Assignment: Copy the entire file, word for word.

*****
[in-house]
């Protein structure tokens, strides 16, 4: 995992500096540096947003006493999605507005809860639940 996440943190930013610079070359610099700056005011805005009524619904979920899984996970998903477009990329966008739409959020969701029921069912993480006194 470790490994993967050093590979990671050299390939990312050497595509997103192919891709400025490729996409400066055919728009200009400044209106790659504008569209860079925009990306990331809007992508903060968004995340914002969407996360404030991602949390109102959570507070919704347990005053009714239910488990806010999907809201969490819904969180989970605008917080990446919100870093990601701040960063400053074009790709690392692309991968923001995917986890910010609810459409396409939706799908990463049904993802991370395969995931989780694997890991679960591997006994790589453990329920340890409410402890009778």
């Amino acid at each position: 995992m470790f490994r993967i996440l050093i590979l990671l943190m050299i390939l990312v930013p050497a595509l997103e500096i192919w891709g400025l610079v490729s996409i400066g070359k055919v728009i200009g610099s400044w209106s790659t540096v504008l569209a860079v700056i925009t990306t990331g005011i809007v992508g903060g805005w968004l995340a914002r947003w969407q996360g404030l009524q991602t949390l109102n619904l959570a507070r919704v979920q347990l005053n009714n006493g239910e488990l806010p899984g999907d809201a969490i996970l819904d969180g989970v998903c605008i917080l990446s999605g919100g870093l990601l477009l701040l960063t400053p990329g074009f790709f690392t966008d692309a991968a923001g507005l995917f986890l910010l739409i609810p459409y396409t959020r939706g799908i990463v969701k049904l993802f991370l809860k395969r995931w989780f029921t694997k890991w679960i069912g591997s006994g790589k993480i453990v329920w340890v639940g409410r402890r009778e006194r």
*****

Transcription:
[in-house]
């Protein structure tokens, strides 16, 4: 995992500096540096947003006493999605507005809860639940 996440943190930013610079070359610099700056005011805005009524619904979920899984996970998903477009990329966008739409959020969701029921069912993480006194 470790490994993967050093590979990671050299390939990312050497595509997103192919891709400025490729996409400066055919728009200009400044209106790659504008569209860079925009990306990331809007992508903060968004995340914002969407996360404030991602949390109102959570507070919704347990005053009714239910488990806010999907809201969490819904969180989970605008917080990446919100870093990601701040960063400053074009790709690392692309991968923001995917986890910010609810459409396409939706799908990463049904993802991370395969995931989780694997890991679960591997006994790589453990329920340890409410402890009778």
């Amino acid at each position: 995992m470790f490994r993967i996440l050093i590979l990671l943190m050299i390939l990312v930013p050497a595509l997103e500096i192919w891709g400025l610079v490729s996409i400066g070359k055919v728009i200009g610099s400044w209106s790659t540096v504008l569209a860079v700056i925009t990306t990331g005011i809007v992508g903060g805005w968004l995340a914002r947003w969407q996360g404030l009524q991602t949390l109102n619904l959570a507070r919704v979920q347990l005053n009714n006493g239910e488990l806010p899984g999907d809201a969490i996970l819904d969180g989970v998903c605008i917080l990446s999605g919100g870093l990601l477009l701040l960063t400053p990329g074009f790709f690392t966008d692309a991968a923001g507005l995917f986890l910010l739409i609810p459409y396409t959020r939706g799908i990463v969701k049904l993802f991370l809860k395969r995931w989780f029921t694997k890991w679960i069912g591997s006994g790589k993480i453990v329920w340890v639940g409410r402890r009778e006194r």